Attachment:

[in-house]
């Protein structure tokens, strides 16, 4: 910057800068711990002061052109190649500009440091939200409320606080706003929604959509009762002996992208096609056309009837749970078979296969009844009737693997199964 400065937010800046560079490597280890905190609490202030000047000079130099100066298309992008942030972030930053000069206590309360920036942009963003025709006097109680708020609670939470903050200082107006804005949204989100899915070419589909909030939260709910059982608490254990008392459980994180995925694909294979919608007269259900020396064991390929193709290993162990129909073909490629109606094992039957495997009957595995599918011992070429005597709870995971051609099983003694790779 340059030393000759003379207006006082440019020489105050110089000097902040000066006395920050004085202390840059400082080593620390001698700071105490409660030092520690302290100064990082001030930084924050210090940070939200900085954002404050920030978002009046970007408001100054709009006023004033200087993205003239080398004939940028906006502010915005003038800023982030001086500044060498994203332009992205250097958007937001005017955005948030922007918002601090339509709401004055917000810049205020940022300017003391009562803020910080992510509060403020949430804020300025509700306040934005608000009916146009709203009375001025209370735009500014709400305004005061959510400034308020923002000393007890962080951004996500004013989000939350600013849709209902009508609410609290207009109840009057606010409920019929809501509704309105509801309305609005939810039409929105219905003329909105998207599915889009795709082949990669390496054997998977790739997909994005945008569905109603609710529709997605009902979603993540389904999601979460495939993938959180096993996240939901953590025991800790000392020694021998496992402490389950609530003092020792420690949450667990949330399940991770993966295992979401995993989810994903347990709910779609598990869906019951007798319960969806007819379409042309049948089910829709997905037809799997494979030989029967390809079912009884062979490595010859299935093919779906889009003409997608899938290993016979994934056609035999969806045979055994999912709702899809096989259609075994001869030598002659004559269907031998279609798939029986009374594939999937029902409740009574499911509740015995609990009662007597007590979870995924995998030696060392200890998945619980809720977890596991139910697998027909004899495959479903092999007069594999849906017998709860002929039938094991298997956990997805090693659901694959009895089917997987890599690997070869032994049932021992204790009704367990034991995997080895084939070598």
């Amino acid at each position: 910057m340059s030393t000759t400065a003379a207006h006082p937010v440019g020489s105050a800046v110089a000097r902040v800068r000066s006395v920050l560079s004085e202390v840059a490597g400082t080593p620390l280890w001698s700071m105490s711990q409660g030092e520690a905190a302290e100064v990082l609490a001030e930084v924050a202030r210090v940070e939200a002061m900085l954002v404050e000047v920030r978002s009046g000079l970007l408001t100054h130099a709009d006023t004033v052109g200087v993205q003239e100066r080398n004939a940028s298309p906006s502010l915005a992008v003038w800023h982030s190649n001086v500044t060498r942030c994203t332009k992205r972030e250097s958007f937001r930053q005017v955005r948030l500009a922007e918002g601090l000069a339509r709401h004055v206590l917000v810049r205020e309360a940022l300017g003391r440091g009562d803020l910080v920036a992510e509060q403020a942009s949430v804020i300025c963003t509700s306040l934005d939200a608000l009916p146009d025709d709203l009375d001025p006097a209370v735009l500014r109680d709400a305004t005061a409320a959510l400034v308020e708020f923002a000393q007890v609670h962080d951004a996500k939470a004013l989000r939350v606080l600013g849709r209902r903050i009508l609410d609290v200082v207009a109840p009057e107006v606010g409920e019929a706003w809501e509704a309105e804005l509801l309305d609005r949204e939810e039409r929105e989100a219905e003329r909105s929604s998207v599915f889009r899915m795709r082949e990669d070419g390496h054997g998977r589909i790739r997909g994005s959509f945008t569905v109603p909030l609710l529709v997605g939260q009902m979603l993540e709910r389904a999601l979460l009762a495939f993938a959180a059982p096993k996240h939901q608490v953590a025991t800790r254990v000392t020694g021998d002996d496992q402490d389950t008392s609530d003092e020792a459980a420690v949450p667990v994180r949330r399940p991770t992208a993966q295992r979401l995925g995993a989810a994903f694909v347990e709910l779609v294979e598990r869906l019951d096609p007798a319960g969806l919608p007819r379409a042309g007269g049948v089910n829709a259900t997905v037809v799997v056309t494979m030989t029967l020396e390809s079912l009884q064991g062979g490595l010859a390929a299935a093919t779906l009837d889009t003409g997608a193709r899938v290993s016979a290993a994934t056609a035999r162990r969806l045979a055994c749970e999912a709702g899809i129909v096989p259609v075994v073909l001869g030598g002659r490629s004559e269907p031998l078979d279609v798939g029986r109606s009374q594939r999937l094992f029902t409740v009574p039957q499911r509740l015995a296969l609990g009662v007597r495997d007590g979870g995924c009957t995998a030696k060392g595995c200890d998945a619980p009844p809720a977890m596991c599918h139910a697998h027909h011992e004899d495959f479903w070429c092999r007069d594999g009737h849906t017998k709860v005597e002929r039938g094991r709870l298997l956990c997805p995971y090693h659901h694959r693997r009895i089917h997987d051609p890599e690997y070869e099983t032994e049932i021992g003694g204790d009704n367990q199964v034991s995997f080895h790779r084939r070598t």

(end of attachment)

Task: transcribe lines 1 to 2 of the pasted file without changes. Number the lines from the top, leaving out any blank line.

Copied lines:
[in-house]
């Protein structure tokens, strides 16, 4: 910057800068711990002061052109190649500009440091939200409320606080706003929604959509009762002996992208096609056309009837749970078979296969009844009737693997199964 400065937010800046560079490597280890905190609490202030000047000079130099100066298309992008942030972030930053000069206590309360920036942009963003025709006097109680708020609670939470903050200082107006804005949204989100899915070419589909909030939260709910059982608490254990008392459980994180995925694909294979919608007269259900020396064991390929193709290993162990129909073909490629109606094992039957495997009957595995599918011992070429005597709870995971051609099983003694790779 340059030393000759003379207006006082440019020489105050110089000097902040000066006395920050004085202390840059400082080593620390001698700071105490409660030092520690302290100064990082001030930084924050210090940070939200900085954002404050920030978002009046970007408001100054709009006023004033200087993205003239080398004939940028906006502010915005003038800023982030001086500044060498994203332009992205250097958007937001005017955005948030922007918002601090339509709401004055917000810049205020940022300017003391009562803020910080992510509060403020949430804020300025509700306040934005608000009916146009709203009375001025209370735009500014709400305004005061959510400034308020923002000393007890962080951004996500004013989000939350600013849709209902009508609410609290207009109840009057606010409920019929809501509704309105509801309305609005939810039409929105219905003329909105998207599915889009795709082949990669390496054997998977790739997909994005945008569905109603609710529709997605009902979603993540389904999601979460495939993938959180096993996240939901953590025991800790000392020694021998496992402490389950609530003092020792420690949450667990949330399940991770993966295992979401995993989810994903347990709910779609598990869906019951007798319960969806007819379409042309049948089910829709997905037809799997494979030989029967390809079912009884062979490595010859299935093919779906889009003409997608899938290993016979994934056609035999969806045979055994999912709702899809096989259609075994001869030598002659004559269907031998279609798939029986009374594939999937029902409740009574499911509740015995609990009662007597007590979870995924995998030696060392200890998945619980809720977890596991139910697998027909004899495959479903092999007069594999849906017998709860002929039938094991298997956990997805090693659901694959009895089917997987890599690997070869032994049932021992204790009704367990034991995997080895084939070598």